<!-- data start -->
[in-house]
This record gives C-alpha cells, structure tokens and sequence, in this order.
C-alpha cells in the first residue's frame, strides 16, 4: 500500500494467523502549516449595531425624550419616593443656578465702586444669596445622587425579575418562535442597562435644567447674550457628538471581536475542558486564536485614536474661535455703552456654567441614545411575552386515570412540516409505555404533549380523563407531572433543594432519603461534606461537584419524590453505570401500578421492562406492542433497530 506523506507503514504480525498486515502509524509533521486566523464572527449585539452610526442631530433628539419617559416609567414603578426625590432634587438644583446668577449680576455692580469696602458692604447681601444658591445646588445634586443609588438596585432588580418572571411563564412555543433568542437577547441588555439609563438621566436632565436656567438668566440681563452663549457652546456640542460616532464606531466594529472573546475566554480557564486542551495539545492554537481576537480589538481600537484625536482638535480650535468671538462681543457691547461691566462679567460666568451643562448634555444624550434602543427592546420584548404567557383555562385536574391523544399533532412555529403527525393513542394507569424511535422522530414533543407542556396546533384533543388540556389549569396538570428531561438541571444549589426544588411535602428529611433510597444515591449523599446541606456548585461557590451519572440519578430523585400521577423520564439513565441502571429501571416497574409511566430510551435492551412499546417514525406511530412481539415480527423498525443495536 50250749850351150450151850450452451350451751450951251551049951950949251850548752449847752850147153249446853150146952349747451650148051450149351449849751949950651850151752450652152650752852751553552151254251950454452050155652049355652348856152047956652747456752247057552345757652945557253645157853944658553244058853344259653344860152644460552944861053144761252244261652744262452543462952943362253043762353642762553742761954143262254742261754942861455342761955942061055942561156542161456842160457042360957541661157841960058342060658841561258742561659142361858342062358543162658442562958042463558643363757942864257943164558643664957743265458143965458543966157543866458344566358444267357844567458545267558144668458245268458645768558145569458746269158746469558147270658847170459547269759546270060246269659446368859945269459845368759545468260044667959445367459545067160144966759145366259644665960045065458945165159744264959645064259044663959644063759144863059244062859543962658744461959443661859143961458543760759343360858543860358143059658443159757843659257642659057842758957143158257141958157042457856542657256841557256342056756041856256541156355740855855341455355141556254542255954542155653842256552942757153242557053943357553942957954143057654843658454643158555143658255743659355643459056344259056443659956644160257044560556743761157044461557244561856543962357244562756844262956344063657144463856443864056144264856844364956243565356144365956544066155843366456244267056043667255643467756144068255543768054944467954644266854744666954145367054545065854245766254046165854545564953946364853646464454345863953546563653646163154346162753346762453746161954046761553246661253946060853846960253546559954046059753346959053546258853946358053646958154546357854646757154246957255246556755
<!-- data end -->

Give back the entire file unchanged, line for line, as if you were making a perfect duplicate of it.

[in-house]
This record gives C-alpha cells, structure tokens and sequence, in this order.
C-alpha cells in the first residue's frame, strides 16, 4: 500500500494467523502549516449595531425624550419616593443656578465702586444669596445622587425579575418562535442597562435644567447674550457628538471581536475542558486564536485614536474661535455703552456654567441614545411575552386515570412540516409505555404533549380523563407531572433543594432519603461534606461537584419524590453505570401500578421492562406492542433497530 506523506507503514504480525498486515502509524509533521486566523464572527449585539452610526442631530433628539419617559416609567414603578426625590432634587438644583446668577449680576455692580469696602458692604447681601444658591445646588445634586443609588438596585432588580418572571411563564412555543433568542437577547441588555439609563438621566436632565436656567438668566440681563452663549457652546456640542460616532464606531466594529472573546475566554480557564486542551495539545492554537481576537480589538481600537484625536482638535480650535468671538462681543457691547461691566462679567460666568451643562448634555444624550434602543427592546420584548404567557383555562385536574391523544399533532412555529403527525393513542394507569424511535422522530414533543407542556396546533384533543388540556389549569396538570428531561438541571444549589426544588411535602428529611433510597444515591449523599446541606456548585461557590451519572440519578430523585400521577423520564439513565441502571429501571416497574409511566430510551435492551412499546417514525406511530412481539415480527423498525443495536 50250749850351150450151850450452451350451751450951251551049951950949251850548752449847752850147153249446853150146952349747451650148051450149351449849751949950651850151752450652152650752852751553552151254251950454452050155652049355652348856152047956652747456752247057552345757652945557253645157853944658553244058853344259653344860152644460552944861053144761252244261652744262452543462952943362253043762353642762553742761954143262254742261754942861455342761955942061055942561156542161456842160457042360957541661157841960058342060658841561258742561659142361858342062358543162658442562958042463558643363757942864257943164558643664957743265458143965458543966157543866458344566358444267357844567458545267558144668458245268458645768558145569458746269158746469558147270658847170459547269759546270060246269659446368859945269459845368759545468260044667959445367459545067160144966759145366259644665960045065458945165159744264959645064259044663959644063759144863059244062859543962658744461959443661859143961458543760759343360858543860358143059658443159757843659257642659057842758957143158257141958157042457856542657256841557256342056756041856256541156355740855855341455355141556254542255954542155653842256552942757153242557053943357553942957954143057654843658454643158555143658255743659355643459056344259056443659956644160257044560556743761157044461557244561856543962357244562756844262956344063657144463856443864056144264856844364956243565356144365956544066155843366456244267056043667255643467756144068255543768054944467954644266854744666954145367054545065854245766254046165854545564953946364853646464454345863953546563653646163154346162753346762453746161954046761553246661253946060853846960253546559954046059753346959053546258853946358053646958154546357854646757154246957255246556755